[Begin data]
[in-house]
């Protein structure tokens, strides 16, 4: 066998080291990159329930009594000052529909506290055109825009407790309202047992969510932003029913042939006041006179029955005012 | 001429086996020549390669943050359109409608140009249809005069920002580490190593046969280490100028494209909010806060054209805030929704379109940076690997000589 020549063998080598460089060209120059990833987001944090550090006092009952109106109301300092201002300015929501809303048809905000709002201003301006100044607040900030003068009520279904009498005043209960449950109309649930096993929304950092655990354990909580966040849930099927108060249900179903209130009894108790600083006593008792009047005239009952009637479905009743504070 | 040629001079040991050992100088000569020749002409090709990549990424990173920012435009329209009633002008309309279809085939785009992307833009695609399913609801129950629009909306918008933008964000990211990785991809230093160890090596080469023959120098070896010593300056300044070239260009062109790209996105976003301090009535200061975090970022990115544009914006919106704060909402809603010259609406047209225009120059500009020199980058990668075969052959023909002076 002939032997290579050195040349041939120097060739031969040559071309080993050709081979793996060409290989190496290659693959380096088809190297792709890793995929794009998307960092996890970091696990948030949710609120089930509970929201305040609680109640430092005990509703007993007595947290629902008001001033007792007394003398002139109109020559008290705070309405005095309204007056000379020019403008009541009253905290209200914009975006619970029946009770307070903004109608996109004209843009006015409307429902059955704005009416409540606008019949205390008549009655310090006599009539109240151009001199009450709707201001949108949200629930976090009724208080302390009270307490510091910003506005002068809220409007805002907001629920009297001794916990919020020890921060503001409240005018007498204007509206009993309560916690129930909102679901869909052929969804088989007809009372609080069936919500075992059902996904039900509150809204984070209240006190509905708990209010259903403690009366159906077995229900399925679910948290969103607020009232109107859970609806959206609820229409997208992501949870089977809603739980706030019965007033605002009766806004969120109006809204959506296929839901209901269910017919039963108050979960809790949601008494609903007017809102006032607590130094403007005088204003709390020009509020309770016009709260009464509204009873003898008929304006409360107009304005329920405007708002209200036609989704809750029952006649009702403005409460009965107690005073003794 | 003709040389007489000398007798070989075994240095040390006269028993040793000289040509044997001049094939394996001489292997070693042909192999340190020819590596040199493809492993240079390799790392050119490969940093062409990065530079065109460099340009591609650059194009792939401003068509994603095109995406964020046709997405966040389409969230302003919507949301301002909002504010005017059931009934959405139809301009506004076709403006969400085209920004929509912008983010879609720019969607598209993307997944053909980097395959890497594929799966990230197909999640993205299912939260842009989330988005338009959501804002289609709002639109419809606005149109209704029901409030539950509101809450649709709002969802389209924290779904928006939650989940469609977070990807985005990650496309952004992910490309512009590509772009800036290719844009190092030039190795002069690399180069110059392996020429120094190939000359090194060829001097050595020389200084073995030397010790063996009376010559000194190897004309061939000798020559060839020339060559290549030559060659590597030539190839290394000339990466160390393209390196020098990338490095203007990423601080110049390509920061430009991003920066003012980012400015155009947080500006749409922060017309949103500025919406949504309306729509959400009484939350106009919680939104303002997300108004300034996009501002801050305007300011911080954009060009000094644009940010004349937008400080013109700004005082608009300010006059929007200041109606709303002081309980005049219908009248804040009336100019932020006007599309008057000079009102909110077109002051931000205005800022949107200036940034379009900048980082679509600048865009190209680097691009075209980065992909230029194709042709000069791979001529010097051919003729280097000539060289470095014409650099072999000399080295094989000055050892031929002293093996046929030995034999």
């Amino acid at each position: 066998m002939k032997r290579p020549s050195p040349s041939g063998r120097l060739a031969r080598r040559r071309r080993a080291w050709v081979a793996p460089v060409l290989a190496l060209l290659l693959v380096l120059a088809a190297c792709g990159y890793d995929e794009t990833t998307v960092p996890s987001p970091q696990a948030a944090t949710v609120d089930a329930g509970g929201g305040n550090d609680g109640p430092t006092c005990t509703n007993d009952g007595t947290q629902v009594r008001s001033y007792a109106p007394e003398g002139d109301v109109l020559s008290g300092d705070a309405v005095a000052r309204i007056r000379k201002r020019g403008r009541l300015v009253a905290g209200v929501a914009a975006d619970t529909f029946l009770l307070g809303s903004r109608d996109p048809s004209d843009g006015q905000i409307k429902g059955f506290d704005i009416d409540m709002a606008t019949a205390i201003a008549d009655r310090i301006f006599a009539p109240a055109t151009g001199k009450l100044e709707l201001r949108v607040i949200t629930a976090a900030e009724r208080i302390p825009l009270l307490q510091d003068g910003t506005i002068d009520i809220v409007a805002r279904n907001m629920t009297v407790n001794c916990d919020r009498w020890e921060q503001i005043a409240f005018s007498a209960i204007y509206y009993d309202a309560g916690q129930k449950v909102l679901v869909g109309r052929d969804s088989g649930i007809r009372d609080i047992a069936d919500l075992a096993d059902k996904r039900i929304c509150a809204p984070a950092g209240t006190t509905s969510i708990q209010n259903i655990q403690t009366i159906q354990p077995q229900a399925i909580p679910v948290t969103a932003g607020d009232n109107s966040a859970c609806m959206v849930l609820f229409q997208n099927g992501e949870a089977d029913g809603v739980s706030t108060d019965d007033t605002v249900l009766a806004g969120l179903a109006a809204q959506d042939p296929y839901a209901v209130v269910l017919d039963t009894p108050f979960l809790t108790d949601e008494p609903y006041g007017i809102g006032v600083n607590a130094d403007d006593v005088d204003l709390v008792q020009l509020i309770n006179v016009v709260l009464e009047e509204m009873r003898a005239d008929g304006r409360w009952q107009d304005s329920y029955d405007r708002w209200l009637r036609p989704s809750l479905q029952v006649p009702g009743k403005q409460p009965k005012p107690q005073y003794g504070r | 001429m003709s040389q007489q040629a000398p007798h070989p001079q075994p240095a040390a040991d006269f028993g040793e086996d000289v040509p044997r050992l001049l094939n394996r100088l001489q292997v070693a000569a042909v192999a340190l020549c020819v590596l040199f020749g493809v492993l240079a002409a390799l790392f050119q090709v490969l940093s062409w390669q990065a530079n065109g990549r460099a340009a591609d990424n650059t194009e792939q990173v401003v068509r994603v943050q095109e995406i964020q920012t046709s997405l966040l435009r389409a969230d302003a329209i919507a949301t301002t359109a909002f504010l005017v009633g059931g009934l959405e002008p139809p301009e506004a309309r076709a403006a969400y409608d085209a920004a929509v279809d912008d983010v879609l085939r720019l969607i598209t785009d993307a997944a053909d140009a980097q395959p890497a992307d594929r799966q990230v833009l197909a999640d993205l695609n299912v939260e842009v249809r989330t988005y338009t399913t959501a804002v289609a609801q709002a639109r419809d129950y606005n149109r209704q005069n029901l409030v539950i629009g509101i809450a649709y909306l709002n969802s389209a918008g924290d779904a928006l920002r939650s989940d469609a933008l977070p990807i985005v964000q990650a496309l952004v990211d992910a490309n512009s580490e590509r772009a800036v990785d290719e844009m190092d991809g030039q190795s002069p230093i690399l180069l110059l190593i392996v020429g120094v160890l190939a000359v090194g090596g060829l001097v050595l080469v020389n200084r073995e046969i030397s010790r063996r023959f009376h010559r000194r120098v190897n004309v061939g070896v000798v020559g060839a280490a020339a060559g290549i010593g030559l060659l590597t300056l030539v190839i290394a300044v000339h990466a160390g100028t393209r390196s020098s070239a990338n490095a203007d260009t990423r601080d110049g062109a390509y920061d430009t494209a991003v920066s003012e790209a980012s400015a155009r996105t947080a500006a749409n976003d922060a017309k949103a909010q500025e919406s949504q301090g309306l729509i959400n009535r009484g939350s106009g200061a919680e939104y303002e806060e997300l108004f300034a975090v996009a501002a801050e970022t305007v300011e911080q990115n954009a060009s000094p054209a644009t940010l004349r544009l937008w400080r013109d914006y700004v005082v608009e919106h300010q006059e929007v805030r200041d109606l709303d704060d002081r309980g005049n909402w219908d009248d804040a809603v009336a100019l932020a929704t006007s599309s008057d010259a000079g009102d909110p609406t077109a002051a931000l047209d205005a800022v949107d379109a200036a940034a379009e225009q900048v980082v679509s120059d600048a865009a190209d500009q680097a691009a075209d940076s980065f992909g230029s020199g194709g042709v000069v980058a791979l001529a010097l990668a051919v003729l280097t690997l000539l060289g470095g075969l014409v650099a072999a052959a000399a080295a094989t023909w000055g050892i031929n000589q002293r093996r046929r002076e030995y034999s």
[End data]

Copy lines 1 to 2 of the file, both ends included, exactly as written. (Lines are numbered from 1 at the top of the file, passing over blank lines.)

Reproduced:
[in-house]
């Protein structure tokens, strides 16, 4: 066998080291990159329930009594000052529909506290055109825009407790309202047992969510932003029913042939006041006179029955005012 | 001429086996020549390669943050359109409608140009249809005069920002580490190593046969280490100028494209909010806060054209805030929704379109940076690997000589 020549063998080598460089060209120059990833987001944090550090006092009952109106109301300092201002300015929501809303048809905000709002201003301006100044607040900030003068009520279904009498005043209960449950109309649930096993929304950092655990354990909580966040849930099927108060249900179903209130009894108790600083006593008792009047005239009952009637479905009743504070 | 040629001079040991050992100088000569020749002409090709990549990424990173920012435009329209009633002008309309279809085939785009992307833009695609399913609801129950629009909306918008933008964000990211990785991809230093160890090596080469023959120098070896010593300056300044070239260009062109790209996105976003301090009535200061975090970022990115544009914006919106704060909402809603010259609406047209225009120059500009020199980058990668075969052959023909002076 002939032997290579050195040349041939120097060739031969040559071309080993050709081979793996060409290989190496290659693959380096088809190297792709890793995929794009998307960092996890970091696990948030949710609120089930509970929201305040609680109640430092005990509703007993007595947290629902008001001033007792007394003398002139109109020559008290705070309405005095309204007056000379020019403008009541009253905290209200914009975006619970029946009770307070903004109608996109004209843009006015409307429902059955704005009416409540606008019949205390008549009655310090006599009539109240151009001199009450709707201001949108949200629930976090009724208080302390009270307490510091910003506005002068809220409007805002907001629920009297001794916990919020020890921060503001409240005018007498204007509206009993309560916690129930909102679901869909052929969804088989007809009372609080069936919500075992059902996904039900509150809204984070209240006190509905708990209010259903403690009366159906077995229900399925679910948290969103607020009232109107859970609806959206609820229409997208992501949870089977809603739980706030019965007033605002009766806004969120109006809204959506296929839901209901269910017919039963108050979960809790949601008494609903007017809102006032607590130094403007005088204003709390020009509020309770016009709260009464509204009873003898008929304006409360107009304005329920405007708002209200036609989704809750029952006649009702403005409460009965107690005073003794 | 003709040389007489000398007798070989075994240095040390006269028993040793000289040509044997001049094939394996001489292997070693042909192999340190020819590596040199493809492993240079390799790392050119490969940093062409990065530079065109460099340009591609650059194009792939401003068509994603095109995406964020046709997405966040389409969230302003919507949301301002909002504010005017059931009934959405139809301009506004076709403006969400085209920004929509912008983010879609720019969607598209993307997944053909980097395959890497594929799966990230197909999640993205299912939260842009989330988005338009959501804002289609709002639109419809606005149109209704029901409030539950509101809450649709709002969802389209924290779904928006939650989940469609977070990807985005990650496309952004992910490309512009590509772009800036290719844009190092030039190795002069690399180069110059392996020429120094190939000359090194060829001097050595020389200084073995030397010790063996009376010559000194190897004309061939000798020559060839020339060559290549030559060659590597030539190839290394000339990466160390393209390196020098990338490095203007990423601080110049390509920061430009991003920066003012980012400015155009947080500006749409922060017309949103500025919406949504309306729509959400009484939350106009919680939104303002997300108004300034996009501002801050305007300011911080954009060009000094644009940010004349937008400080013109700004005082608009300010006059929007200041109606709303002081309980005049219908009248804040009336100019932020006007599309008057000079009102909110077109002051931000205005800022949107200036940034379009900048980082679509600048865009190209680097691009075209980065992909230029194709042709000069791979001529010097051919003729280097000539060289470095014409650099072999000399080295094989000055050892031929002293093996046929030995034999």